Customer Reviews


23 Reviews
5 star:
 (14)
4 star:
 (7)
3 star:
 (2)
2 star:    (0)
1 star:    (0)
 
 
 
 
 
Average Customer Review
Share your thoughts with other customers
Create your own review
 
 

The most helpful favourable review
The most helpful critical review


36 of 36 people found the following review helpful
5.0 out of 5 stars A fascinating insight into a complex man
Gandhi turns out to be much deeper than I expected after reading this book. It covers a vast array of subjects, all dealt with with the most amazing modesty, as Gandhi literally experiments his way through subjects like dietetics, religion, equality and non-violent protest towards his success in the later years that made him world-famous. Buy it now, and learn from...
Published on 7 Feb. 1999

versus
27 of 30 people found the following review helpful
3.0 out of 5 stars Doesn't quite do this profound man the justice he deserves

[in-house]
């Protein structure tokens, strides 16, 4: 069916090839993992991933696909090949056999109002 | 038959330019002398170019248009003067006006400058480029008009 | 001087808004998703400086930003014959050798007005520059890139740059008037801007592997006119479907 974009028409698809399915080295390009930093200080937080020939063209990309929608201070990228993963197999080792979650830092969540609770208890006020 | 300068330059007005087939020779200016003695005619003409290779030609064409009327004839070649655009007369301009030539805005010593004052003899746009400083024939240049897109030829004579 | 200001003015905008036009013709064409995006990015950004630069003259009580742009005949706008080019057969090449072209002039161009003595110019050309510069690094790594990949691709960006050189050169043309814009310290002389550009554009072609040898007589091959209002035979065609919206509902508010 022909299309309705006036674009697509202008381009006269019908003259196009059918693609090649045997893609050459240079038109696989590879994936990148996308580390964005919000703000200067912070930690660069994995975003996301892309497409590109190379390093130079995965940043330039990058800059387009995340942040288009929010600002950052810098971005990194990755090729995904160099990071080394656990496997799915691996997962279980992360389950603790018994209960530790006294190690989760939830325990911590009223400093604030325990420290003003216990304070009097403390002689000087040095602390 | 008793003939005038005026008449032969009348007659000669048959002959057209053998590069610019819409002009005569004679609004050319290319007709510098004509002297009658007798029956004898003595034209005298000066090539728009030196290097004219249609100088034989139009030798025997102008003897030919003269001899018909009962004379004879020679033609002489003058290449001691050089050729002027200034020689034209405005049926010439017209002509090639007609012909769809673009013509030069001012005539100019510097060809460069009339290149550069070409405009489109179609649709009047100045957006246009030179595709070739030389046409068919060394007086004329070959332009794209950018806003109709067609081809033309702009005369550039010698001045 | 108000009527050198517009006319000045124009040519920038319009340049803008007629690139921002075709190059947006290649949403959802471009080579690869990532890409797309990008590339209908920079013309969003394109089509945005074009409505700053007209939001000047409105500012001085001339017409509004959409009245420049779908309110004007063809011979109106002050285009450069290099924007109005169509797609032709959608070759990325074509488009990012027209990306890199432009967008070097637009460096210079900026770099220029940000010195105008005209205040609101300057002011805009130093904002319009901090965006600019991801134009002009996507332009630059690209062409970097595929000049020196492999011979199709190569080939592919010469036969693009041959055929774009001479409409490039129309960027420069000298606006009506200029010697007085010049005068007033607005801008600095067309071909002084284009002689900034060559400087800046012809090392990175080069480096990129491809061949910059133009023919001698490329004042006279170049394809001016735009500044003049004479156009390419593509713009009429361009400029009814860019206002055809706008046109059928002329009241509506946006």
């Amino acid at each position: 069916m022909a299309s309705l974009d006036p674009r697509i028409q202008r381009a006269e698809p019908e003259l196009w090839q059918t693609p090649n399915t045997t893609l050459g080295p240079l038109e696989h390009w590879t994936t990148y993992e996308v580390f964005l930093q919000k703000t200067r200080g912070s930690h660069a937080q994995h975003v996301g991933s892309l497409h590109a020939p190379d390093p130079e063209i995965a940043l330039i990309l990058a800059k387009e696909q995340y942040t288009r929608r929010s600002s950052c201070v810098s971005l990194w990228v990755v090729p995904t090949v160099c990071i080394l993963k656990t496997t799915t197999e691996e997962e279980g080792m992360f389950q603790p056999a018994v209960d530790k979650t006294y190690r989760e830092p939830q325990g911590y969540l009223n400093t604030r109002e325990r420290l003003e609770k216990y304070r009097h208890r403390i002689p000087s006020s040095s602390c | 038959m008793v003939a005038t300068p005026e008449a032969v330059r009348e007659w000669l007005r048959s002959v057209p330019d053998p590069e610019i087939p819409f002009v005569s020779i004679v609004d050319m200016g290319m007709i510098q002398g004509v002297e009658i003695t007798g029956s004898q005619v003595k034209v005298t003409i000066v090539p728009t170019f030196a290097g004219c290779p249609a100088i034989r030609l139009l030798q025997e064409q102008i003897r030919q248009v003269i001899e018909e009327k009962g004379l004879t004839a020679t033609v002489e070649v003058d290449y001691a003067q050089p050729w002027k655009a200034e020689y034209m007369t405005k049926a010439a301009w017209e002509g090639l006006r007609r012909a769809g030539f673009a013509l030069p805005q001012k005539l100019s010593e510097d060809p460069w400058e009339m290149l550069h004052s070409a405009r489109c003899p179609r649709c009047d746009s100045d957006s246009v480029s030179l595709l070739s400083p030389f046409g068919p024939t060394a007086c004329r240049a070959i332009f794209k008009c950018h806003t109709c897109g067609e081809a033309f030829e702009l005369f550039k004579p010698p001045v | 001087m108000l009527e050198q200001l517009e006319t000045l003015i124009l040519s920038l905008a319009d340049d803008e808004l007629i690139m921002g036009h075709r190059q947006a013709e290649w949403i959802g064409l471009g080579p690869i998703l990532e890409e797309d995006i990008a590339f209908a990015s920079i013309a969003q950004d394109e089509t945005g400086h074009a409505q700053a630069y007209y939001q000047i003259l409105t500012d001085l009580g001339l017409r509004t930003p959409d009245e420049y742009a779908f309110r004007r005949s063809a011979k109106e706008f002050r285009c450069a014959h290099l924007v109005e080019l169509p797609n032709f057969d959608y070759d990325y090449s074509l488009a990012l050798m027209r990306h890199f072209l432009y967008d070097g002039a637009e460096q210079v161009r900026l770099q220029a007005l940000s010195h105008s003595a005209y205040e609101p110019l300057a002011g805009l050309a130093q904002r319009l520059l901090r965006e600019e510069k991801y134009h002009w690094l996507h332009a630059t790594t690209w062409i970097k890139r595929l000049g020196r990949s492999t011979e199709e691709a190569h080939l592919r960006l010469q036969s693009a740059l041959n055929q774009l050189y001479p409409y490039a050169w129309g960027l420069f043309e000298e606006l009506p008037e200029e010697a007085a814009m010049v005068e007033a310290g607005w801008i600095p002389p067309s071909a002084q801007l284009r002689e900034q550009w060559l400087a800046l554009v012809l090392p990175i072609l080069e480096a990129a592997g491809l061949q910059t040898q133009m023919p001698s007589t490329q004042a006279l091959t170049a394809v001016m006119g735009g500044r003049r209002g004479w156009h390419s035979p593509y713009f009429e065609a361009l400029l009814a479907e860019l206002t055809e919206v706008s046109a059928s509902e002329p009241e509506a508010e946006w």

Sadly I was a little disappointed with this. After watching Richard Attenborough's epic with Ben Kingsley, I was so inspired that I had to read more about this inspirational man, so I went straight to the library to get his autobiography.

When will I learn?! I'm not a big fan of autobiographies as, no matter how interesting the person, they tend to be dull...
Published on 24 July 2008 by Femmielala


‹ Previous | 1 2 3 | Next ›
Most Helpful First | Newest First

36 of 36 people found the following review helpful
5.0 out of 5 stars A fascinating insight into a complex man, 7 Feb. 1999
By A Customer
Gandhi turns out to be much deeper than I expected after reading this book. It covers a vast array of subjects, all dealt with with the most amazing modesty, as Gandhi literally experiments his way through subjects like dietetics, religion, equality and non-violent protest towards his success in the later years that made him world-famous. Buy it now, and learn from it.